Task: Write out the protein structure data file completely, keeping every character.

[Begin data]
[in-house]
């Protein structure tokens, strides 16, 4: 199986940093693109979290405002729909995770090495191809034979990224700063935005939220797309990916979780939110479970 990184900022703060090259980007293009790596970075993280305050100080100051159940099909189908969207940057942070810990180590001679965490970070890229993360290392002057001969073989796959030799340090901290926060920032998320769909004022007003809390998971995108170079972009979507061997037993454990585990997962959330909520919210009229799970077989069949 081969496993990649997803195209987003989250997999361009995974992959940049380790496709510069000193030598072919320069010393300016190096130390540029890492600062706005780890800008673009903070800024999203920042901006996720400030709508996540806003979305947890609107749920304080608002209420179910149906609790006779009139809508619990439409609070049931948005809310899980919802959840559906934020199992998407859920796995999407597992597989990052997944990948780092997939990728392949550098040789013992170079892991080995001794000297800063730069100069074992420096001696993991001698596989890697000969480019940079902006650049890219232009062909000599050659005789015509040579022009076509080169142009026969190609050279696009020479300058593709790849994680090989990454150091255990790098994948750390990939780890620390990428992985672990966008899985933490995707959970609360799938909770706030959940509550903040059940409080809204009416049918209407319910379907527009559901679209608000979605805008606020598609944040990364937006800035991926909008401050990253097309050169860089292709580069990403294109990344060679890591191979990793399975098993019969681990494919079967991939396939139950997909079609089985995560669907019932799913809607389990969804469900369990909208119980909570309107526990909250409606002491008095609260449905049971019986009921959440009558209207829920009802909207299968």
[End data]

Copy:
[in-house]
């Protein structure tokens, strides 16, 4: 199986940093693109979290405002729909995770090495191809034979990224700063935005939220797309990916979780939110479970 990184900022703060090259980007293009790596970075993280305050100080100051159940099909189908969207940057942070810990180590001679965490970070890229993360290392002057001969073989796959030799340090901290926060920032998320769909004022007003809390998971995108170079972009979507061997037993454990585990997962959330909520919210009229799970077989069949 081969496993990649997803195209987003989250997999361009995974992959940049380790496709510069000193030598072919320069010393300016190096130390540029890492600062706005780890800008673009903070800024999203920042901006996720400030709508996540806003979305947890609107749920304080608002209420179910149906609790006779009139809508619990439409609070049931948005809310899980919802959840559906934020199992998407859920796995999407597992597989990052997944990948780092997939990728392949550098040789013992170079892991080995001794000297800063730069100069074992420096001696993991001698596989890697000969480019940079902006650049890219232009062909000599050659005789015509040579022009076509080169142009026969190609050279696009020479300058593709790849994680090989990454150091255990790098994948750390990939780890620390990428992985672990966008899985933490995707959970609360799938909770706030959940509550903040059940409080809204009416049918209407319910379907527009559901679209608000979605805008606020598609944040990364937006800035991926909008401050990253097309050169860089292709580069990403294109990344060679890591191979990793399975098993019969681990494919079967991939396939139950997909079609089985995560669907019932799913809607389990969804469900369990909208119980909570309107526990909250409606002491008095609260449905049971019986009921959440009558209207829920009802909207299968």